Originally appearing in adult form during Kingdom Come, this character (whose name literally means “son of the bat”) was portrayed as the son of Talia and Batman and the heir to Ra’s al Ghul’s empire. The concept of a Talia/Batman baby originated in Batman: Son of the Demon; more recently, in Grant Morrison’s Batman, this child has returned into Bruce Wayne’s life with the name Damian. According to Batman editor Peter Tomasi, however, Xu’ffasch had little to do with the inspiration for Damian. “[Kingdom Come] didn’t come into play at all,” says Tomasi. “It was purely coming from the Son of the Demon storyline.”


An original creation for Kingdom Come, the Brain Trust appeared in the DCU proper during 1997’s JLA Annual #1, squaring off against Batman, Green Arrow, Green Lantern and the Flash.


Currently a member of the JSA and master of the genie Thunder, Jakeem was created by Grant Morrison and Mark Millar during their Flash run. Morrison went on to use him in his JLA run for a Justice League/Justice Society crossover. Jakeem, however, looks exactly like Thunder from Kingdom Come. No comment has ever been made as to any intentions or inspirations.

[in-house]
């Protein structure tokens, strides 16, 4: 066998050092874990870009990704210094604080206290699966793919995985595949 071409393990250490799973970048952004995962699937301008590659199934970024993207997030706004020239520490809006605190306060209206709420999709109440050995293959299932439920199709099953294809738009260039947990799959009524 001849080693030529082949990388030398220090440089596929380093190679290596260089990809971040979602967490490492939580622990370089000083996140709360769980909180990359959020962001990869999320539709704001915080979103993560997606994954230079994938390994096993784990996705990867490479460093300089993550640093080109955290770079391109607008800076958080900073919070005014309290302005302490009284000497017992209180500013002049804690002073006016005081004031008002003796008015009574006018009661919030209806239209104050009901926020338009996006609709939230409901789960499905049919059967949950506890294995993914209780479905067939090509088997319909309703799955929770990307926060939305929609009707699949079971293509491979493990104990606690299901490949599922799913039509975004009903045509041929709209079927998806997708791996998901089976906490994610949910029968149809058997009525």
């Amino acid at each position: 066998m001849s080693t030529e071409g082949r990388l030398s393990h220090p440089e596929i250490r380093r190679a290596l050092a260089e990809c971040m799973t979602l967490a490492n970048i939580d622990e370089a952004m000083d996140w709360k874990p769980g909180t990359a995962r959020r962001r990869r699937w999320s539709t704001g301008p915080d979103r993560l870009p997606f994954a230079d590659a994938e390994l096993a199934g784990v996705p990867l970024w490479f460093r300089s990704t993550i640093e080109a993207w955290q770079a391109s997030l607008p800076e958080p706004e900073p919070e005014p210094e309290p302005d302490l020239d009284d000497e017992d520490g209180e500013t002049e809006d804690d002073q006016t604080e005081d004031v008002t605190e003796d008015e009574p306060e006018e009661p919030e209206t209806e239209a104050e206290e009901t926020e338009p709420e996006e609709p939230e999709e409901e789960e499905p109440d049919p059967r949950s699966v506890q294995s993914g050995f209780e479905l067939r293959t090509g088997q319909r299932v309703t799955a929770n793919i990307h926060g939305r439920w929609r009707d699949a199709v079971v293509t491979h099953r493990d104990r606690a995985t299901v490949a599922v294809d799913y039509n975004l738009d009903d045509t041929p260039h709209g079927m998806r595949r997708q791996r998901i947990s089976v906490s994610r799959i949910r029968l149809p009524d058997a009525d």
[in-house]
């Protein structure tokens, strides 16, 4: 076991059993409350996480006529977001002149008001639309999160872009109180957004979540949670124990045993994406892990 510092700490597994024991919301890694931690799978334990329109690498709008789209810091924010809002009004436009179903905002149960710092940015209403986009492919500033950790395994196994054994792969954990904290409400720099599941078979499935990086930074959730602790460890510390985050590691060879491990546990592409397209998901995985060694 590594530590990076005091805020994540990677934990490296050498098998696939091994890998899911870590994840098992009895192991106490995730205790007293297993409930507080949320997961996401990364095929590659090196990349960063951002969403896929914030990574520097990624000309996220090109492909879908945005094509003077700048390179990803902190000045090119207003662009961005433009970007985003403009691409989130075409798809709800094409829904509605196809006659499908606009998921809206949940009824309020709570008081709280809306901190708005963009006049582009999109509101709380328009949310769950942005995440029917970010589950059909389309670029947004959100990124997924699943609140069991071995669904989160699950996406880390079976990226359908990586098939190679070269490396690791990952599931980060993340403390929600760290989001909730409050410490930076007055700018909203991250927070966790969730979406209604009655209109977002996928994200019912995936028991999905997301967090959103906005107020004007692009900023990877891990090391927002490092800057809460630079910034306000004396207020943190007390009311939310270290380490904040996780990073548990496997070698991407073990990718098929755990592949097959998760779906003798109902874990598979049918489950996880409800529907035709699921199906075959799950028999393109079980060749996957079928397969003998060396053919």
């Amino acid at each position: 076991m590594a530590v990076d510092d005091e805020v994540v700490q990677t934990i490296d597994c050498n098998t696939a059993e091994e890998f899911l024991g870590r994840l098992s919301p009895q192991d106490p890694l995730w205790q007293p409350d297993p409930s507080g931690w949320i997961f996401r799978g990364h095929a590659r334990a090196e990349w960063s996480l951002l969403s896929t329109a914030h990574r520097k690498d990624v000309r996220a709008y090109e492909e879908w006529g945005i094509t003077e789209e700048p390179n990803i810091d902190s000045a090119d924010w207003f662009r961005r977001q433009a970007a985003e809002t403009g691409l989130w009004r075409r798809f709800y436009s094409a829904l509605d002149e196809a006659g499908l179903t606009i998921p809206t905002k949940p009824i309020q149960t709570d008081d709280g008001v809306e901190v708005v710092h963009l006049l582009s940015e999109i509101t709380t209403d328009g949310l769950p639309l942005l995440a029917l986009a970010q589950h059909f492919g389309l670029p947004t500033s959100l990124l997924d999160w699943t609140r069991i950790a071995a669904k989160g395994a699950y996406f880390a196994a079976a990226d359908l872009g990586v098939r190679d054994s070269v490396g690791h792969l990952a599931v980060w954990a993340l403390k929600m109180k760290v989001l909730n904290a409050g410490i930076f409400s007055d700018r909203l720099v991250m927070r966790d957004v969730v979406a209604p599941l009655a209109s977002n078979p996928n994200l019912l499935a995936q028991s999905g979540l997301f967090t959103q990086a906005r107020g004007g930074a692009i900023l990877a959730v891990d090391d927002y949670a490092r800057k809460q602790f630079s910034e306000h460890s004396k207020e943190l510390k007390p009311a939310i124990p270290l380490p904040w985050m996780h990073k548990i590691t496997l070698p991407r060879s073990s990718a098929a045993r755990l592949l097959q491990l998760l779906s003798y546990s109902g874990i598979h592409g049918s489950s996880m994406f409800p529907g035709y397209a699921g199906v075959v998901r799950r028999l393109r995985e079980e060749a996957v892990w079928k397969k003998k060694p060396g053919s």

Arsenal took up this new moniker for Brad Meltzer’s current Justice League of America. Whether the intention was to create a direct link to the Red Arrow of Kingdom Come is still unclear.


This founding member of Infinity Inc. appeared in the pages of JSA, mutated to a hawk-like form like that of Hawkman in Kingdom Come. “I always liked that Kingdom Come Hawkman design,” says JSA scribe Johns, adding that no other connection was intended.


This younger, female version of the Flash was created for Kingdom Come as Iris West, daughter of Wally. She appeared in Mark Waid’s Flash run, supposedly from an alternate universe, supporting the Elseworlds interpretation of Kingdom Come.